Given this background, the aims of this study were (1) to assess the gross motor performance in 2- to 4-month-old infants with DS by using the TIMP, and in 2-year-old children by using the gross motor scale of the Bayley-III, in comparison with peers with TD; and (2) to test the relation between early gross motor performance (2-4 months of age) and gross motor performance at 2 years of age.
For this study, data were collected in 2 phases. Phase I: infants were assessed from 2 to 4 months of age; Phase II: infants were reassessed at age 2 years. The local Ethics Committee approved both phases and participants were included only after parents/guardians signed an informed consent.
During Phase I, 10 infants with TD (6 girls) and 7 infants with DS (4 girls) were enrolled. Based on our inclusion criteria, all the infants were born at term age (infants with TD: mean = 38.8 weeks, SD = 0.36; infants with DS: mean = 38 weeks, SD = 0.89), with birth weight greater than 2500 g (infants with TD: mean = 3100 g, SD = 600; infants with DS: mean = 3140 g, SD = 240) and Apgar scores greater than 7 in the 1st and 5th minutes. All infants with DS were enrolled in early intervention programs throughout this phase. The parents/guardians of the same infants included in Phase I were invited to enroll in Phase II. Of 17 infants, 10 were reassessed (TD: n = 5, 2 girls; DS: n = 5, 2 girls) and 7 were lost to follow-up. Reasons for the dropout included families that moved to distant cities, inability to reach the family by using the available contact information at the time of Phase II assessments, and families that decided not to participate again. An additional 15 children were included in Phase II only, based on the same inclusion criteria previously described. A new consent was obtained from all the participants' parents and a new questionnaire about the children's development was applied to check for the absence of developmental disabilities other than DS and any other health concerns. In total, Phase II included 25 children. Of these, 13 were children with TD (mean age = 26.57 months, SD = 1.84, 8 girls) and 12 were children with DS (mean age: 27.01 months, SD = 0.86, 3 girls). Seven of 12 children with DS were attending early intervention programs by the time of Phase II assessments.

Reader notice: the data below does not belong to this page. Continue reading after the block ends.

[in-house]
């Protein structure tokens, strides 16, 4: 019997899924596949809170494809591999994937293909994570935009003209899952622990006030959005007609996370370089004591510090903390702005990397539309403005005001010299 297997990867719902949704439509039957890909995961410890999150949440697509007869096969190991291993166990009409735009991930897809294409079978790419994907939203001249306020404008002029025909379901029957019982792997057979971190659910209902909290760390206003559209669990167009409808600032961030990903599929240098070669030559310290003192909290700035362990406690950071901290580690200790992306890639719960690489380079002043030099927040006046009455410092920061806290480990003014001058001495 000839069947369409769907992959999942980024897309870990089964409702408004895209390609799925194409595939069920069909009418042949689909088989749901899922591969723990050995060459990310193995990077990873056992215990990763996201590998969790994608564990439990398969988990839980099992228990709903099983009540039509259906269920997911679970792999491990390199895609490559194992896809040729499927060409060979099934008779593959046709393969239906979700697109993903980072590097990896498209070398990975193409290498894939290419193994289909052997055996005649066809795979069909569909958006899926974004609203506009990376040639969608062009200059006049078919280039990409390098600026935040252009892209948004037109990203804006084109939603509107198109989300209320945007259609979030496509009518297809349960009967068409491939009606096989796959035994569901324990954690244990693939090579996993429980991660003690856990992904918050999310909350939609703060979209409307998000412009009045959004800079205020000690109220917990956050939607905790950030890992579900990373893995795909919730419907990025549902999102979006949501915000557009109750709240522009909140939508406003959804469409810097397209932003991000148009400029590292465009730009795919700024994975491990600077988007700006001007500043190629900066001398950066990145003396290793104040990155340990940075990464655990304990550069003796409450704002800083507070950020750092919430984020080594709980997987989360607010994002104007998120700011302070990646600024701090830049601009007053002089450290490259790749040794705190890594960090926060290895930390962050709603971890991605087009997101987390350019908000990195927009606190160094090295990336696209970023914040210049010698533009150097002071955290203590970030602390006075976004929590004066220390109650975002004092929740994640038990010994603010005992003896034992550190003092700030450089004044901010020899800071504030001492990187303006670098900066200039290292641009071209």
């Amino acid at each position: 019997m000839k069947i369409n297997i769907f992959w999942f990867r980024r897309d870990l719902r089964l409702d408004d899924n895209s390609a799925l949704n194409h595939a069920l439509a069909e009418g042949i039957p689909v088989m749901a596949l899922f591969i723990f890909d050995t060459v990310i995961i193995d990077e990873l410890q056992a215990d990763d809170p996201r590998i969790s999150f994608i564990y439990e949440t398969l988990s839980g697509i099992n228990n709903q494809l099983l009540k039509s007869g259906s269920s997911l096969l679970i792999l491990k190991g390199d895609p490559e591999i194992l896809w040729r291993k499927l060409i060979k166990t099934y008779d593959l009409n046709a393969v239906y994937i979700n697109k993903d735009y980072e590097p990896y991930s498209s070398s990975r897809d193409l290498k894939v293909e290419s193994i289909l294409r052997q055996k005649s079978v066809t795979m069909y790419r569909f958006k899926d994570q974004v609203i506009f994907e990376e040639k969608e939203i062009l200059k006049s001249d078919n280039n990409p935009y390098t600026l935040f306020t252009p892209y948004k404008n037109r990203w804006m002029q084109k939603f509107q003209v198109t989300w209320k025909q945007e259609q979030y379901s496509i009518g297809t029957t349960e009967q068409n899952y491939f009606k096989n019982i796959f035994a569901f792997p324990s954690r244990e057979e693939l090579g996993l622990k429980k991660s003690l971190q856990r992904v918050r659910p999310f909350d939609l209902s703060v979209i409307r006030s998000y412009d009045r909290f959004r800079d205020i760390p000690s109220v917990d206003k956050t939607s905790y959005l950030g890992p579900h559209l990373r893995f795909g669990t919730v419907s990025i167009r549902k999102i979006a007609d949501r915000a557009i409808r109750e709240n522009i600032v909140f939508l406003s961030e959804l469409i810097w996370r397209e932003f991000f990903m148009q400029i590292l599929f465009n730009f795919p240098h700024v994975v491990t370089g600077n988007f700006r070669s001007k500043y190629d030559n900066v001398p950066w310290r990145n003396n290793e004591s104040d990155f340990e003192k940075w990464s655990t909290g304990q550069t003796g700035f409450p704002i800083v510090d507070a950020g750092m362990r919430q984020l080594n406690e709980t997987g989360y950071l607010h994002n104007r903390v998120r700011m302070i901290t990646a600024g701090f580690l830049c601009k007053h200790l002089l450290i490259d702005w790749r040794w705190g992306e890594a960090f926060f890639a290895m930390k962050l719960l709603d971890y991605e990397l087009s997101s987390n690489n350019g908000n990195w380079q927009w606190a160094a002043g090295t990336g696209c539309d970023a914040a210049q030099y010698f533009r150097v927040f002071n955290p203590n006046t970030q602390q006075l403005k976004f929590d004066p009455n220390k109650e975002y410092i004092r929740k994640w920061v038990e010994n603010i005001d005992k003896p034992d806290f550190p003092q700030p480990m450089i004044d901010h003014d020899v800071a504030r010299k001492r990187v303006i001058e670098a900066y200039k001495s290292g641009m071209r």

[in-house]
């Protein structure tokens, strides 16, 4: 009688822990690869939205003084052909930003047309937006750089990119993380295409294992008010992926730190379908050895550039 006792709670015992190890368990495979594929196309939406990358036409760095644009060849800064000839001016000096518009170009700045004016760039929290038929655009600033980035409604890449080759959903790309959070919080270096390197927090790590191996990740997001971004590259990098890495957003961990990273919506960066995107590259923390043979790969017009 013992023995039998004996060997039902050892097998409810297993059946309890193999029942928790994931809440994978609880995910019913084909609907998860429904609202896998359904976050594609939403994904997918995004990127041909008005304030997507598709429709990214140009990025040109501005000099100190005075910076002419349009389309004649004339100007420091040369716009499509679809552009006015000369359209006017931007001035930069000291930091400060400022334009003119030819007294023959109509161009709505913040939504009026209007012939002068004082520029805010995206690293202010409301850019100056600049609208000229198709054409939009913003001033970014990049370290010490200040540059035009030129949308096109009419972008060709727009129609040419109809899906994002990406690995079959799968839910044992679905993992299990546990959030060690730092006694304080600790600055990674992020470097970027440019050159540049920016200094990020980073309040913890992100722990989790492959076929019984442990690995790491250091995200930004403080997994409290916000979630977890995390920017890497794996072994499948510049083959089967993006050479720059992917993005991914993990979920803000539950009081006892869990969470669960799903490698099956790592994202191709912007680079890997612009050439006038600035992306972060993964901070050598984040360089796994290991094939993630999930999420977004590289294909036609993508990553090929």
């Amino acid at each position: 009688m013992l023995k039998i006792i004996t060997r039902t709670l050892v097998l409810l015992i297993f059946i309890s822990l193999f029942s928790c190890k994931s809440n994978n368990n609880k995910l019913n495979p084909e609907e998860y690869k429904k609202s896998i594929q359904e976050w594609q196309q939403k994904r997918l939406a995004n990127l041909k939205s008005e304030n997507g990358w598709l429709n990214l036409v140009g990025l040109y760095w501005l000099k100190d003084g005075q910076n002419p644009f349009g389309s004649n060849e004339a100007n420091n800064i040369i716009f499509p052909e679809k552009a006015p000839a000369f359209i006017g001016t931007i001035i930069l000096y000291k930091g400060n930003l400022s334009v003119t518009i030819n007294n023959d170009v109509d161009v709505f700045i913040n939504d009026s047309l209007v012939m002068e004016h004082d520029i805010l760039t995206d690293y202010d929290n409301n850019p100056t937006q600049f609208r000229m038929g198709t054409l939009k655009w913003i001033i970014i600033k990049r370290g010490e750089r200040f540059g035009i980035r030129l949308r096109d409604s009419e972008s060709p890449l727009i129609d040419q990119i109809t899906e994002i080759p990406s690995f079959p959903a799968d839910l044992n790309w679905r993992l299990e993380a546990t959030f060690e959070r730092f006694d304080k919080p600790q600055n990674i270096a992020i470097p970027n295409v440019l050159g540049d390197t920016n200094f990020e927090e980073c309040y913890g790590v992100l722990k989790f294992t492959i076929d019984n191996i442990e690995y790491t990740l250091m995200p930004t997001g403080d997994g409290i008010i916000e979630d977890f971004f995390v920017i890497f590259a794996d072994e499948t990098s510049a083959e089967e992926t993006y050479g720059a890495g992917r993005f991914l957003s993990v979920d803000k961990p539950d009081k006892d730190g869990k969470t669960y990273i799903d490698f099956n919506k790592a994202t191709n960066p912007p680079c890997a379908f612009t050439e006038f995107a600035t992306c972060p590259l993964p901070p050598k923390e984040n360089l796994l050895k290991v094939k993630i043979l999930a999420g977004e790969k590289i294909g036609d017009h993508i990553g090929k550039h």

Materials and Procedures
During Phase I, the TIMP23 was administered by 1 of 3 examiners trained in handling infants at risk and in the use of the scale. For reliability, all raters scored tests from several infants who were not part of this study and their scores were compared with an experienced examiner's scores. Interrater agreement reached 84%, across all examiners. Each test session was recorded and subsequently scored. Participants were assessed within ±7 days of their 2-, 3- and 4-month birthdays at hours that did not coincide with the infants' feeding or nap times. During the test, the infants were dressed only in diapers and the examiner made sure that the infant remained in an alert state. Each test lasted from 30 to 60 minutes. In case of crying or fussiness, the test was either momentarily interrupted or rescheduled for another time within the next 24 hours.
The TIMP was designed to assess infants from 34 weeks' postconceptual age to 4 months' corrected or chronological age. Forty-two items are included in the TIMP. Thirteen are observational; that is, they test spontaneous movements performed by infants, with the remaining items elicited by the examiner (eg, rolling, pull to sit). The TIMP's reliability has been demonstrated in previous reports24,25 and has also been shown to be valid in detecting changes over age and identifying infants at risk for developmental delays.24 A standardized protocol was used to administer the TIMP, beginning with the observational items. Each item was scored as 1 for the presence of the expected motor response and 0 for the absence of the response. Elicited items were then evaluated, with up to 3 repetitions of each item; scores vary from 0 to 6, depending on the item. The best response was chosen for scoring purposes. Raw scores were obtained from the sum of the values obtained in each of the items. Z scores were calculated on the basis of the instrument's normative values, as they are described as most appropriate for comparing infants within the same-age range.26 On the basis of these scores, the infants' performance can be described as either typical (z score ≥−0.5) or atypical (z score <−0.5).